Amika Antoniades-Rao has never shied away from hard work.
It is something, she says, she inherited from her immigrant parents.
"It's in my blood that I've always thought if I wanted something I'm going to have to work really hard for it," Antoniades-Rao said.
So, it is interesting to note that when Antoniades-Rao decided to help some children in her hometown of Oakland she started with the least she could do. She posted about it on Facebook.
"I did it as passively as possible," Antoniades-Rao said because she didn't want to be that "friend" who was always asking others for something.
Her passive approach, however, sparked some real action.
In her post, Antoniades-Rao asked friends to donate books. She was well aware that living in the wealthy community of Saratoga gave her son advantages at school that other children didn't have.
Antoniades-Rao decided she wanted to do something to help those kids and thought her hometown of Oakland was a good place to start. She researched school test scores to identify some schools she thought could use some help.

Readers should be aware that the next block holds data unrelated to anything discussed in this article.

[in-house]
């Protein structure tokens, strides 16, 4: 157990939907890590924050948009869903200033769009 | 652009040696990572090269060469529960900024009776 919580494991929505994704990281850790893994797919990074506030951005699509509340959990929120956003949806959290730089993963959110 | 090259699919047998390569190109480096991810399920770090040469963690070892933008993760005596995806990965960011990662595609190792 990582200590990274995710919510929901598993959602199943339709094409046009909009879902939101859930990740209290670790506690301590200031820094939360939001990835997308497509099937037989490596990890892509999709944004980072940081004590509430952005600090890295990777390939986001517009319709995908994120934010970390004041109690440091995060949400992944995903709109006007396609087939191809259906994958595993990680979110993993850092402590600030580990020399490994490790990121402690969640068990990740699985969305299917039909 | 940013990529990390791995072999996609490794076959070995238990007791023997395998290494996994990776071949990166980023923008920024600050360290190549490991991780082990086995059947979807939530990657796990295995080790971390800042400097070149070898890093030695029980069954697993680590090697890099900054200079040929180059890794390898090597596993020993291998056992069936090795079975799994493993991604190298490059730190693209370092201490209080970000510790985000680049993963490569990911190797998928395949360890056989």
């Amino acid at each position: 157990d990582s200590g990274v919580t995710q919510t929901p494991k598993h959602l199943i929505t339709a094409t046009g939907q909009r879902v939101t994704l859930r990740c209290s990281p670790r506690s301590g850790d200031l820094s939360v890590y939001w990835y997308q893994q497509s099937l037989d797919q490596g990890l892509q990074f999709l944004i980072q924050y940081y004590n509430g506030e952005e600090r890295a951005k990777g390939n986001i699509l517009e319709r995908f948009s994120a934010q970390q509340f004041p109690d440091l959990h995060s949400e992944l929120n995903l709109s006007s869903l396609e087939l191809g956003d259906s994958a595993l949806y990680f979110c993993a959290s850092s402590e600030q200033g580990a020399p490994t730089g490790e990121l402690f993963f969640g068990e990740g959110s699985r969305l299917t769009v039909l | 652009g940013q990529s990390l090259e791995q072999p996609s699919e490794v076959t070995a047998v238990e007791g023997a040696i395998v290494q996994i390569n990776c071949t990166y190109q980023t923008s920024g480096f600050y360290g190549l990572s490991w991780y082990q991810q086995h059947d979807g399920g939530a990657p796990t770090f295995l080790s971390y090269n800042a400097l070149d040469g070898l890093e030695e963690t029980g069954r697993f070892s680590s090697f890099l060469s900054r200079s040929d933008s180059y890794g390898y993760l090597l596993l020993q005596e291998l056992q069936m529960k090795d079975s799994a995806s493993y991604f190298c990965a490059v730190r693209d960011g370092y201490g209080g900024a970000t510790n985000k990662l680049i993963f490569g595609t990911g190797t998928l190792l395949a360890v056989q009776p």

"I would like to help perhaps support someone who has not been given the same the same supportive kind of embrace of life that I have," Antoniades-Rao said.
Her goal was modest: 100 books. Still, she was worried she wouldn't reach that goal.
She shouldn't have been. Antoniades-Rao's post was shared well beyond her circle of family and friends and books started arriving from all over, from people she didn't even know.
When it was all said and done, she had blown away her goal. "2,502 books," Antoniades-Rao said with a smile. "It was a great moment!"
Even after she donated all those books to one school, another 2,000 books came it.
Antoniades-Rao then contacted Oakland's Reach Academy to schedule a second donation. A dozen enthusiastic fifth-graders helped Antoniades-Rao unload her over-stuffed car and bring the books into the school.
Reach Academy's principal, Natasha Flint-Moore says the donation will not only help promote literacy within the school but will also allow students to take books home over the summer.
Antoniades-Rao says she wants to do more donations but has no intention to turn her mission, called Share the Shelf, into a big organization. She would rather it inspire others to do what they can where they live.
All those "little" somethings, she believes, can turn into something big.
"One woman. One school at a time. That's it," Antoniades-Rao said.